Nutrition & Hydration

You will need to plan for your nutrition and hydration requirements on the road. This will depend greatly on the area in which you will be touring.

As I am touring through Asia and Australia, the requirements for each area will vary significantly. For example, Asia is more densly populated than Australia which means I will be carrying less food with me and I probably won’t have to prepare many meals for myself for the first section of the trip. When I arrive in Australia, particularly while cycling in the north-central areas, I will need to carry more food and significantly more water.


Calorie Requirements

Depending on your size and metabolism you will be burning 500-600 Calories per hour while cycling at a moderate pace. To add that fuel your body, you would need to consume roughly five bananas per hour – that’s quite a lot of bananas – and that is on top of your normal (maintenance) calorie intake.

For main meals during your trip, follow this principle: breakfast like a queen, lunch like a princess, and dinner like a pauper.

  • Your biggest meal of the day needs to be breakfast, at least one hour before you hit the road as digestion requires additional oxygen consumption by the digestive organs, leaving less for the rest of your body.
  • Take a good break in the middle of the day to eat lunch and then rest for an hour to allow for digestion.
  • In the evening, consume a smaller meal and avoid that bloated feeling. If you go to bed with a really full stomach you won’t rest properly, and calories consumed before sleep tend to go to fat formation rather than to replenishing the muscles.


You need to maintain a good level of glycogen (energy) in your sytem. If you haven’t heard of it before, the Glycemic Index for foods is very useful tool for working out how to maintain energy. At breakfast time, try to consume foods that are high in complex carbohydrates, e.g. porridge which is high in fibre, easy to digest, and contain lots of vitamin B. For lunch and dinner, a small amount of protein combined with carbohydrates and lots of vegetables will keep you healthy and in good shape for your journey.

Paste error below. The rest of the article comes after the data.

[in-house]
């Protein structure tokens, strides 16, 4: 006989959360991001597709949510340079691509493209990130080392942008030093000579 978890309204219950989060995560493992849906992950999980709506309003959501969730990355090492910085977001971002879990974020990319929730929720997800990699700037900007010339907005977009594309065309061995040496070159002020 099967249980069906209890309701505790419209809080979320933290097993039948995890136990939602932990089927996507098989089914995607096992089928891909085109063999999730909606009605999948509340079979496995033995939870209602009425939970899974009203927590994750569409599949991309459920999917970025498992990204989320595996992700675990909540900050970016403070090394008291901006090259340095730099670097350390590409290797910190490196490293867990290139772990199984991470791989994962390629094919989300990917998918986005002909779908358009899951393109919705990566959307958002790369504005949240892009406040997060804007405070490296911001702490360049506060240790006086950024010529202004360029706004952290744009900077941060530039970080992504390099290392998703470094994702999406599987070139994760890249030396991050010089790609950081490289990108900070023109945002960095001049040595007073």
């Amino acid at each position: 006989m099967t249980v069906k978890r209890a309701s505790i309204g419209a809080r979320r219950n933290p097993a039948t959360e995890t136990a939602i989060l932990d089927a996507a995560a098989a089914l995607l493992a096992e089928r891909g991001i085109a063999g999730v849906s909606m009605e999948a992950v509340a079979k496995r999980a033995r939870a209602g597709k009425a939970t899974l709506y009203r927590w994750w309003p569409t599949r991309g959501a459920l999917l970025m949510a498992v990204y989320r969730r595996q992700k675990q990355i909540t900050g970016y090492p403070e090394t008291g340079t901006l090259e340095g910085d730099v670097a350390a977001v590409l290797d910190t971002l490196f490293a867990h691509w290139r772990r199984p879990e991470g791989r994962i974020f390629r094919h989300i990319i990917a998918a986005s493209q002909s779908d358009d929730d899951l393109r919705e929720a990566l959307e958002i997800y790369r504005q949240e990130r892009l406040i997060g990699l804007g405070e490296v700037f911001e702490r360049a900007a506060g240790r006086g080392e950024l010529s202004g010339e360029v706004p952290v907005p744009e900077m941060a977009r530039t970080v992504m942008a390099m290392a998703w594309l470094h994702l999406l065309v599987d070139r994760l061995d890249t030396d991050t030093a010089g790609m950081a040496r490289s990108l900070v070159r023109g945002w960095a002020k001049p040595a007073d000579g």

On the road snacks:

  • Fresh fruit, especially bananas for their potassium and B-group vitamins, and oranges for vitamin C.
  • Trail mix or “scroggin” made up of dried fruits, seeds and nuts (especially almonds, walnuts, pecans, and cashews). Add a few jelly-beans or other glucose based sweets for a treat.
  • Fruit cake is especially good, some sugar for a quick energy boost, and dried fruit/nuts for slower energy release – a piece every 20km kept me going along quite nicely.



You must stay well hydrated at all times. Even moderate dehydration will reduce your ability to cycle, and will lessen your enjoyment of the experience.

Plain water is the best (and in my book, only) way to rehydrate. ‘Sports’ drinks are high in empty calories, and to get the most from those added electrolytes you need to consume a lot of water on top of the sports drink to get any benefit. You are much better off getting sugars and salts from natural sources to maintain your electrolyte balance, and giving your body the water it needs from actual water.

If you are cycling in very hot/humid conditions for days on end, drinking a lot of water and sweating, it is possible that you might need an electrolyte supplement every few days. In this situation, I use Gastrolyte (a pharmacy sold supplement used mostly to assist in rehydration for sufferers of gastroenteritis) – one tablet in a big bottle of water is sufficient.

Tip: to add a bit of flavour to your water, you can add a squeeze of fresh citrus (lemon, lime, orange) to your bottle. It makes for quite a refreshing drink on the road.


Next Page: Health

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